'POTUS is pissed': Trump was 'livid' Supreme Court rejected challenge to election results, Secret Service agent warned

  • Oops!
    Something went wrong.
    Please try again later.
  • Oops!
    Something went wrong.
    Please try again later.

Former President Donald Trump was noticeably angry when the Supreme Court rejected his challenge to the results of the 2020 election and did not want people to know he had lost, new evidence and testimony presented by the Jan. 6 committee on Thursday revealed.

In a Secret Service email obtained and presented by the committee, a special agent warned other members about Trump's response.

“Just fyi. POTUS is pissed,” reads the message, dated Dec. 11, 2020. “breaking news - Supreme Court denied his law suit. He is livid now.”

A screengrab of a Secret Service email shown at Thursday's hearing.
A screengrab of a Dec. 11, 2020, Secret Service email shown at Thursday's hearing. (via the House select committee)

At a hearing on Capitol Hill, the House select committee also presented new videotaped testimony from Cassidy Hutchinson, former aide to White House chief of staff Mark Meadows, who witnessed Trump’s fury on the day the Supreme Court rejected his appeal.

“Mr. Meadows and I were in the White House residence at a Christmas reception,” Hutchinson said. “And as we were walking back from the Christmas reception that evening, the president was walking out of the Oval Office, so we crossed paths in the Rose Garden colonnade.

“The president was fired up about the Supreme Court decision,” Hutchinson said.

She stepped back a few feet, but could hear Trump “raging about the decision, and how it’s wrong, and, ‘Why didn’t we make more calls?’ Just his typical anger, outburst at this decision.”

According to Hutchinson, Trump “said something to the effect of, ‘I don’t want people to know we lost, Mark. This is embarrassing. Figure it out. We need to figure it out. I don’t want people to know that we lost.’”

Cassidy Hutchinson raises her right hand to take the oath.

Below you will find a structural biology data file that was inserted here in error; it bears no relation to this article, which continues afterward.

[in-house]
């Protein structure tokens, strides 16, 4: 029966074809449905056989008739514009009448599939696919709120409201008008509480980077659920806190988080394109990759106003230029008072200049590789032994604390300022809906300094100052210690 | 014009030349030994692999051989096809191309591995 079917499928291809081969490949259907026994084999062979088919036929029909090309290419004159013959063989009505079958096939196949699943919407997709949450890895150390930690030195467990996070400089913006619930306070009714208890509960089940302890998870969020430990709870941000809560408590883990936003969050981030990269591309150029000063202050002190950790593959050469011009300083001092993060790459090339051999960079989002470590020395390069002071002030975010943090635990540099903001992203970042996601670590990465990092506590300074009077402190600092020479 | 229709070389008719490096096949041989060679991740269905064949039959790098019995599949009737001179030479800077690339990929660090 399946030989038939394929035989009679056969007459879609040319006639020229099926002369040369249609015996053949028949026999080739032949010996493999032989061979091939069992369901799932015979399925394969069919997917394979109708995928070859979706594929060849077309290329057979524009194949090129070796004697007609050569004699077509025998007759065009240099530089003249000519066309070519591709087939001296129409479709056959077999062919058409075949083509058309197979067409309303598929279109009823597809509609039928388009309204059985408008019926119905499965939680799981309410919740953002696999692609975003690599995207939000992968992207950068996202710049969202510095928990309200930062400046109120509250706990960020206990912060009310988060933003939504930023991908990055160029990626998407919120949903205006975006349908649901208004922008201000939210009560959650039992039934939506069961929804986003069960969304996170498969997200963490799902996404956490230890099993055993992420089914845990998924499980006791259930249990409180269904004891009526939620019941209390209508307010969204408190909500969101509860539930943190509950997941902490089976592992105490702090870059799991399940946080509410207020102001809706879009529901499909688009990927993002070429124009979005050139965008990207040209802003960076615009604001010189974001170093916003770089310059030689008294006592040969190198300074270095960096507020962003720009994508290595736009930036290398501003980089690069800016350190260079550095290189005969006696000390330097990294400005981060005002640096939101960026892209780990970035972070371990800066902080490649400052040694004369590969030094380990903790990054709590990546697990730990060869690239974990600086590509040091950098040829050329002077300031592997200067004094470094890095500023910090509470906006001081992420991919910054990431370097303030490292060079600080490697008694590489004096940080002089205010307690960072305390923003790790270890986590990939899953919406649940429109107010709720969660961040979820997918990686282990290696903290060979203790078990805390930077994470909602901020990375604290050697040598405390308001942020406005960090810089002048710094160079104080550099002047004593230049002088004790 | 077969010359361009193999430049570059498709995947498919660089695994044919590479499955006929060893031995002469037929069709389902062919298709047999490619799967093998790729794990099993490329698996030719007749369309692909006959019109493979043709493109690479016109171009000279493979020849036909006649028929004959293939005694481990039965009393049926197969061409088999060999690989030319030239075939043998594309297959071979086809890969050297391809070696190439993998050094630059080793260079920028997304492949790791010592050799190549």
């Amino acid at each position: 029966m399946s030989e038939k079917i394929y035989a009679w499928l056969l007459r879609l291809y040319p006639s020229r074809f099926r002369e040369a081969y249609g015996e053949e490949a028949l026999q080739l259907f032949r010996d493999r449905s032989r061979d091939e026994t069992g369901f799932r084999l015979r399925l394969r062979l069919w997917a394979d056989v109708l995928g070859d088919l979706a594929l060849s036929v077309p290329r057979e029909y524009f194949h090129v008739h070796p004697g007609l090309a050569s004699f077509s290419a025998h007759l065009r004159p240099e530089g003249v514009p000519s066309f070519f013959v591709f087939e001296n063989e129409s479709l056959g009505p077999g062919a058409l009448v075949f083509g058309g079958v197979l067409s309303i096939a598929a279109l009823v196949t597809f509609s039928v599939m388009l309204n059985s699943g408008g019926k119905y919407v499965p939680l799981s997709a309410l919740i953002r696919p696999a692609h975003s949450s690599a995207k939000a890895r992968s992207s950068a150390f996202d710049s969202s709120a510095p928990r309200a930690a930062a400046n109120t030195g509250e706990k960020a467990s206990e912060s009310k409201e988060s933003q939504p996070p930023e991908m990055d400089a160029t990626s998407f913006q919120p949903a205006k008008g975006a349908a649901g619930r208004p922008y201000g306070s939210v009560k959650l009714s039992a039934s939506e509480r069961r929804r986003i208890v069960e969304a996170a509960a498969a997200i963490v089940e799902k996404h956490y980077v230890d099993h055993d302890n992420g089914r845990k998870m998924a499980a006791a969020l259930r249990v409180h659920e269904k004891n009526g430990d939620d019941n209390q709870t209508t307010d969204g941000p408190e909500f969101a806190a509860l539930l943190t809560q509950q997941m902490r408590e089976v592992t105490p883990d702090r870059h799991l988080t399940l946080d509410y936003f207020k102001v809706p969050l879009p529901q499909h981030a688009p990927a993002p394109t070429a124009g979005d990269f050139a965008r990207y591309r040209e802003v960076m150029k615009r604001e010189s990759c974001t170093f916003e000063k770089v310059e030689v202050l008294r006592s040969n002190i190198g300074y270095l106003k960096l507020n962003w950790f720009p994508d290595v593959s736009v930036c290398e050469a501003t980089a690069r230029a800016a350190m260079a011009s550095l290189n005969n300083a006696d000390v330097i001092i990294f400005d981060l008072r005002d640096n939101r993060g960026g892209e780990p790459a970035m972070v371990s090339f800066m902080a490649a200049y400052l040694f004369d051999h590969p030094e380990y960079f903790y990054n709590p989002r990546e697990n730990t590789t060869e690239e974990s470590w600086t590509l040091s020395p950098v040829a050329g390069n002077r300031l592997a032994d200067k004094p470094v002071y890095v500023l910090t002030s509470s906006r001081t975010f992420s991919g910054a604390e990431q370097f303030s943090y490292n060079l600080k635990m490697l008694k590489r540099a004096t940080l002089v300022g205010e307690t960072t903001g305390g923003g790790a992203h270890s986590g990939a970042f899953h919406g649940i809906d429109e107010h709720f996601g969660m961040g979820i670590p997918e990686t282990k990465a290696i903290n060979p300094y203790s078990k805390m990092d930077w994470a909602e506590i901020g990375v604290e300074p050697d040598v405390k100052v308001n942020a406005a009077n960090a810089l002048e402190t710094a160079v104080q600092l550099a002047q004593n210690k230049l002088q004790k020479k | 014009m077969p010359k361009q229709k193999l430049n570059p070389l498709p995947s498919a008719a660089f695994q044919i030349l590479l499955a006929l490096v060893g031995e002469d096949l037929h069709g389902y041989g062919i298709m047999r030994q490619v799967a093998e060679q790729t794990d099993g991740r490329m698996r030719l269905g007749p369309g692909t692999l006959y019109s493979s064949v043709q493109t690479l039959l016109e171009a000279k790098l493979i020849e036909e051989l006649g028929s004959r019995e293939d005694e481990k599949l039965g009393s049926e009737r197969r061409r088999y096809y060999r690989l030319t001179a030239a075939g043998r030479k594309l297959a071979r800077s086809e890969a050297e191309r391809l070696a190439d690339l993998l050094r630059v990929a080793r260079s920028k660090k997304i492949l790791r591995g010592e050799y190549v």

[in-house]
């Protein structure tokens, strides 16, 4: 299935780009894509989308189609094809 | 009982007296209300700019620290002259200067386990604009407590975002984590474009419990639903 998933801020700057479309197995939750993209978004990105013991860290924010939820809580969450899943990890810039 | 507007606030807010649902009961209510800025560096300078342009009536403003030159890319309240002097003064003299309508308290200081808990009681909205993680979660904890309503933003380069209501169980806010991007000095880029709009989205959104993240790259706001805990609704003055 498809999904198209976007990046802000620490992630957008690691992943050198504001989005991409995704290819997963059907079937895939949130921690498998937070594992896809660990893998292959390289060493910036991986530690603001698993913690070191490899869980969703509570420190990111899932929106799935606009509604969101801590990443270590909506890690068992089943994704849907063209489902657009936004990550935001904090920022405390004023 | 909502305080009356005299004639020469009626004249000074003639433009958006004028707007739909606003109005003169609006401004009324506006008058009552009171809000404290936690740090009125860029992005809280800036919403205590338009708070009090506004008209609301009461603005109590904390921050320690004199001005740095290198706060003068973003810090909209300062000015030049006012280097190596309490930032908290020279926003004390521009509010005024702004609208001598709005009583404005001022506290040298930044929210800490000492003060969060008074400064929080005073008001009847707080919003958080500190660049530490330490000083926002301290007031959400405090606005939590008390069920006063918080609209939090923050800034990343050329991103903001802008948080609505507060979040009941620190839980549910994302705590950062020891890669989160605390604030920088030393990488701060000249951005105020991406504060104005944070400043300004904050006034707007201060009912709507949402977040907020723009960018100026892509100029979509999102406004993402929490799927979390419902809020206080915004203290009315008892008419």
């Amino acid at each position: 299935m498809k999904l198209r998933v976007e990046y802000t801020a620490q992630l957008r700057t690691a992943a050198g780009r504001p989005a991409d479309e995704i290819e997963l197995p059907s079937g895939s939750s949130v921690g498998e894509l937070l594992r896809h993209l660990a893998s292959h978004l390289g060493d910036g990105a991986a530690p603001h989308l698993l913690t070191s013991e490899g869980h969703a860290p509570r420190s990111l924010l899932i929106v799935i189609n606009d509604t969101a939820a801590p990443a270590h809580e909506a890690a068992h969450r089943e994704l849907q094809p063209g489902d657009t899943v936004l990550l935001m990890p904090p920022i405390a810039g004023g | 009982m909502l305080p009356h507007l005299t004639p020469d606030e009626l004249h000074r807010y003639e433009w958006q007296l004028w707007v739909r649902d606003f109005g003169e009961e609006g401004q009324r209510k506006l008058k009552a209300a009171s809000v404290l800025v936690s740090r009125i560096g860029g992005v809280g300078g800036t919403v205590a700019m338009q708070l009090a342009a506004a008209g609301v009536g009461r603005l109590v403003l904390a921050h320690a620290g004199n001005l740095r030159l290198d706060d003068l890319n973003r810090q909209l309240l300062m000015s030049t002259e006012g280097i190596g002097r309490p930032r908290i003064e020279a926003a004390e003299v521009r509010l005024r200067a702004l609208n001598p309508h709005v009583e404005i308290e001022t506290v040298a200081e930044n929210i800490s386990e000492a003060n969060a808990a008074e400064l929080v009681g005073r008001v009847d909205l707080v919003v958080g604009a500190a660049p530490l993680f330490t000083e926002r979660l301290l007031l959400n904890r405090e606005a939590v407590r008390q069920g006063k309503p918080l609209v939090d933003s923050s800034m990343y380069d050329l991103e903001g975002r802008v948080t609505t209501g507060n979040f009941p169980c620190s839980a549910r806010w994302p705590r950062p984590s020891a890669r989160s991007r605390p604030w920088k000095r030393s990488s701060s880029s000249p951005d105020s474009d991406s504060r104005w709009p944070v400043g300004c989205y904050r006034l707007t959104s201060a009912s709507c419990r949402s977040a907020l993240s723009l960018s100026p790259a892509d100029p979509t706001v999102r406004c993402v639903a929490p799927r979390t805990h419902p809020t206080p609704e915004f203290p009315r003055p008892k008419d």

Cassidy Hutchinson, an aide to former White House chief of staff Mark Meadows, is sworn in before testifying at a select committee hearing on June 28. (Tom Williams/CQ-Roll Call, Inc via Getty Images)

Trump has never publicly conceded his election loss to Joe Biden. But additional testimony from Trump administration officials presented by the committee Thursday showed that the then president had privately accepted his defeat prior to the Jan. 6, 2021, attack on the U.S. Capitol.

"So we're in the Oval, and there's a discussion going on," Gen. Mark Milley, chairman of the Joint Chiefs of Staff, said in his testimony. "And the president says, I think it could have been [former Secretary of State Mike] Pompeo, but he says words to the effect of, ‘Yeah we lost, we need — we need to let that issue go to the next guy,’ meaning President Biden.”

"I remember maybe a week after the election was called, I popped into the Oval just to, like, give the president the headlines and see how he was doing," Alyssa Farah, the former White House director of strategic communications, told the committee. "And he was looking at the TV, and he said, ‘Can you believe I lost to this effing guy?’"

Thursday’s hearing was the House committee’s 10th public presentation stemming from its 15-month investigation into the events surrounding the Capitol insurrection.

The committee has used the televised hearings to shine a light on what Rep. Liz Cheney, R-Wyo., its co-chair, has called Trump’s “sophisticated seven-part plan to overturn the election and prevent the transfer of presidential power.”